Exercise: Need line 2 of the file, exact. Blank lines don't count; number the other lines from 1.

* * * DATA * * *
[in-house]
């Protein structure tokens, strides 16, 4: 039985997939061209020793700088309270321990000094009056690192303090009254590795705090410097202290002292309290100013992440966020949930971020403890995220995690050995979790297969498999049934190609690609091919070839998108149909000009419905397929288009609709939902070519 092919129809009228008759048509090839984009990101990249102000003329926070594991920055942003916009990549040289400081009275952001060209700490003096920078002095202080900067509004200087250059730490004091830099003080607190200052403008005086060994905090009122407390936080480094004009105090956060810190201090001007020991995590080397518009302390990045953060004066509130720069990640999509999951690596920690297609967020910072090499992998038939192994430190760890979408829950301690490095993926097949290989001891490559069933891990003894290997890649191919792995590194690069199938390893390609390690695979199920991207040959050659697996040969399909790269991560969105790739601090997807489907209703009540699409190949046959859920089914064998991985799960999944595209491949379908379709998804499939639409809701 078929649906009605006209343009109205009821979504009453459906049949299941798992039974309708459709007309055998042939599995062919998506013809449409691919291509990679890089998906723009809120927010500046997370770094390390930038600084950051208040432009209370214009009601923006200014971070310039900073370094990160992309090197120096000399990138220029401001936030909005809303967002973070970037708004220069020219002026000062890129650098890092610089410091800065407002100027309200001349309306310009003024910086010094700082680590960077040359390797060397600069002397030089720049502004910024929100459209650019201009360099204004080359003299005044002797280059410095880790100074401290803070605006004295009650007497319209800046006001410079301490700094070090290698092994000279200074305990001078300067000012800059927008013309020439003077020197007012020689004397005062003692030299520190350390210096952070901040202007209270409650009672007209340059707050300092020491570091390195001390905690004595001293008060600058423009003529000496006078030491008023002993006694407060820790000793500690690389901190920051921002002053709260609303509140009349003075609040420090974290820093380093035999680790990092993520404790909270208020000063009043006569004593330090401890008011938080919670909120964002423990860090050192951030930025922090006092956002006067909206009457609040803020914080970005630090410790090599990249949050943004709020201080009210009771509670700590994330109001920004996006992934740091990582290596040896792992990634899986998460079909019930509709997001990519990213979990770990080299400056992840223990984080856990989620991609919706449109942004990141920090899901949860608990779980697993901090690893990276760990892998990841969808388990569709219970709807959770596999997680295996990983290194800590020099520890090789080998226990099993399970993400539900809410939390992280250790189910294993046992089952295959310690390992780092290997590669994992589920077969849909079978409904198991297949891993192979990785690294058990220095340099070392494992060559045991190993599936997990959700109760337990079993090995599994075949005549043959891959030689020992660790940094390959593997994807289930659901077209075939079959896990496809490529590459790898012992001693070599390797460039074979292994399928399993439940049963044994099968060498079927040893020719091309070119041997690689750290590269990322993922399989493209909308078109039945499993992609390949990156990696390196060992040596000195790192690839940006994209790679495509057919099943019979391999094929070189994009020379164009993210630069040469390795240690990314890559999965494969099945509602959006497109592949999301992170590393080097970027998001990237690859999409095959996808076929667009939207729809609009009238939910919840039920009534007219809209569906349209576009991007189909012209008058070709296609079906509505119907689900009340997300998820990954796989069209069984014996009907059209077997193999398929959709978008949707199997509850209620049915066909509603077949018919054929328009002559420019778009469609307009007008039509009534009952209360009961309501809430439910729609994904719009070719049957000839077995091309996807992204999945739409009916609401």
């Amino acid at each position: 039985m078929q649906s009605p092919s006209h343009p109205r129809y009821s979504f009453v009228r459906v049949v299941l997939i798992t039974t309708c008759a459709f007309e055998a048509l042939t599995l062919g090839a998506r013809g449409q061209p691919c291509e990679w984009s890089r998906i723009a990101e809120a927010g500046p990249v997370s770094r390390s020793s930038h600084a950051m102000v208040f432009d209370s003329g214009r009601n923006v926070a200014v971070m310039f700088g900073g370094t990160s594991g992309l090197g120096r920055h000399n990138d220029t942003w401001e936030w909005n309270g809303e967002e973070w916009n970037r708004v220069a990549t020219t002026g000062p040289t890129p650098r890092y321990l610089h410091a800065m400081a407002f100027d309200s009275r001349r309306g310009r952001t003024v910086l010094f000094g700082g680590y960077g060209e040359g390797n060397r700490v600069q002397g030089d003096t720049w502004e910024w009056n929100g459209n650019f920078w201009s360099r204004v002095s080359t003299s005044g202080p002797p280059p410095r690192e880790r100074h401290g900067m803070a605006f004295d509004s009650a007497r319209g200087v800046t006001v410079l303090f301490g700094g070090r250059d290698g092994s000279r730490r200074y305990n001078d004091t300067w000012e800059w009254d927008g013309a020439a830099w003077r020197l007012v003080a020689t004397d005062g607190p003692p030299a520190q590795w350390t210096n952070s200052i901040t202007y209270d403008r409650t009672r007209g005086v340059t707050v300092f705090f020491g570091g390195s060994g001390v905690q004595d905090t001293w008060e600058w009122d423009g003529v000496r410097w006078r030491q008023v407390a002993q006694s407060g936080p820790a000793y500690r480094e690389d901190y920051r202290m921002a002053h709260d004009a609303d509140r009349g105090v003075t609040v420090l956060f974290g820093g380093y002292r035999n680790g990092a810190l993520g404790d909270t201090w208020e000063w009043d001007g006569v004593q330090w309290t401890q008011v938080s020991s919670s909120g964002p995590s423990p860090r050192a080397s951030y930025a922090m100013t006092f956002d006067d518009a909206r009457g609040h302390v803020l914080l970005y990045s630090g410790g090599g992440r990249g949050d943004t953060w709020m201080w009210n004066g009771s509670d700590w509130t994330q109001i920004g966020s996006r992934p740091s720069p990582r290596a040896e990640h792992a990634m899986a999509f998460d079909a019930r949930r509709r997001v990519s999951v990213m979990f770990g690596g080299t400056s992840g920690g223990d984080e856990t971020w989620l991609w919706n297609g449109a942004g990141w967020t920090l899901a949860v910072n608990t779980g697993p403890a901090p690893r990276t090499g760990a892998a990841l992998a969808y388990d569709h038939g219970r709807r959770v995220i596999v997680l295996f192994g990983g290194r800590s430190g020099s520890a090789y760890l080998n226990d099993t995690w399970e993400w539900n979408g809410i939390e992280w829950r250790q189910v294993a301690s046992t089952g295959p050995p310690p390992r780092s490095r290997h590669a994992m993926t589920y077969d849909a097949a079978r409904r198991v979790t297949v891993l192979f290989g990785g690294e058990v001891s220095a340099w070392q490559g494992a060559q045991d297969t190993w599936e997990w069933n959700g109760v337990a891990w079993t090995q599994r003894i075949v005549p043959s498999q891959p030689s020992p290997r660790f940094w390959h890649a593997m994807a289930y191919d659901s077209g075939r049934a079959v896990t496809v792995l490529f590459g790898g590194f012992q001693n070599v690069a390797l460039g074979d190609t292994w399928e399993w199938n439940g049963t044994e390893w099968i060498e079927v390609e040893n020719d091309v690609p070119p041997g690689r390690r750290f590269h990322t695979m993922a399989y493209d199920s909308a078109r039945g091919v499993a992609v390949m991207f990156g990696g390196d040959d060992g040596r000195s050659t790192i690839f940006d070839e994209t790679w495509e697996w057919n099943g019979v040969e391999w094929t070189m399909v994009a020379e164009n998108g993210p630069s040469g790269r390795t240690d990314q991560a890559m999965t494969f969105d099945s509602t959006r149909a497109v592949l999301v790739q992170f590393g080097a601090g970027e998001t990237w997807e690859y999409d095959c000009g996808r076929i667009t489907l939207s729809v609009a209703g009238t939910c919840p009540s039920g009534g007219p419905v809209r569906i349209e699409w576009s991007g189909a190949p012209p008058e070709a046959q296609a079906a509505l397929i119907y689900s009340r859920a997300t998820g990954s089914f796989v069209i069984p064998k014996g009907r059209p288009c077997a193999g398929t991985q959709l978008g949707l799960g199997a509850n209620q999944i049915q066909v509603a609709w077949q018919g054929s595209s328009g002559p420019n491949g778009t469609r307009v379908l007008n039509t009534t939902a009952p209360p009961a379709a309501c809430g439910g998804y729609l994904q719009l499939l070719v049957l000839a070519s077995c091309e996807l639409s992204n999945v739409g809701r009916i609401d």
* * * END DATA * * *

């Protein structure tokens, strides 16, 4: 039985997939061209020793700088309270321990000094009056690192303090009254590795705090410097202290002292309290100013992440966020949930971020403890995220995690050995979790297969498999049934190609690609091919070839998108149909000009419905397929288009609709939902070519 092919129809009228008759048509090839984009990101990249102000003329926070594991920055942003916009990549040289400081009275952001060209700490003096920078002095202080900067509004200087250059730490004091830099003080607190200052403008005086060994905090009122407390936080480094004009105090956060810190201090001007020991995590080397518009302390990045953060004066509130720069990640999509999951690596920690297609967020910072090499992998038939192994430190760890979408829950301690490095993926097949290989001891490559069933891990003894290997890649191919792995590194690069199938390893390609390690695979199920991207040959050659697996040969399909790269991560969105790739601090997807489907209703009540699409190949046959859920089914064998991985799960999944595209491949379908379709998804499939639409809701 078929649906009605006209343009109205009821979504009453459906049949299941798992039974309708459709007309055998042939599995062919998506013809449409691919291509990679890089998906723009809120927010500046997370770094390390930038600084950051208040432009209370214009009601923006200014971070310039900073370094990160992309090197120096000399990138220029401001936030909005809303967002973070970037708004220069020219002026000062890129650098890092610089410091800065407002100027309200001349309306310009003024910086010094700082680590960077040359390797060397600069002397030089720049502004910024929100459209650019201009360099204004080359003299005044002797280059410095880790100074401290803070605006004295009650007497319209800046006001410079301490700094070090290698092994000279200074305990001078300067000012800059927008013309020439003077020197007012020689004397005062003692030299520190350390210096952070901040202007209270409650009672007209340059707050300092020491570091390195001390905690004595001293008060600058423009003529000496006078030491008023002993006694407060820790000793500690690389901190920051921002002053709260609303509140009349003075609040420090974290820093380093035999680790990092993520404790909270208020000063009043006569004593330090401890008011938080919670909120964002423990860090050192951030930025922090006092956002006067909206009457609040803020914080970005630090410790090599990249949050943004709020201080009210009771509670700590994330109001920004996006992934740091990582290596040896792992990634899986998460079909019930509709997001990519990213979990770990080299400056992840223990984080856990989620991609919706449109942004990141920090899901949860608990779980697993901090690893990276760990892998990841969808388990569709219970709807959770596999997680295996990983290194800590020099520890090789080998226990099993399970993400539900809410939390992280250790189910294993046992089952295959310690390992780092290997590669994992589920077969849909079978409904198991297949891993192979990785690294058990220095340099070392494992060559045991190993599936997990959700109760337990079993090995599994075949005549043959891959030689020992660790940094390959593997994807289930659901077209075939079959896990496809490529590459790898012992001693070599390797460039074979292994399928399993439940049963044994099968060498079927040893020719091309070119041997690689750290590269990322993922399989493209909308078109039945499993992609390949990156990696390196060992040596000195790192690839940006994209790679495509057919099943019979391999094929070189994009020379164009993210630069040469390795240690990314890559999965494969099945509602959006497109592949999301992170590393080097970027998001990237690859999409095959996808076929667009939207729809609009009238939910919840039920009534007219809209569906349209576009991007189909012209008058070709296609079906509505119907689900009340997300998820990954796989069209069984014996009907059209077997193999398929959709978008949707199997509850209620049915066909509603077949018919054929328009002559420019778009469609307009007008039509009534009952209360009961309501809430439910729609994904719009070719049957000839077995091309996807992204999945739409009916609401």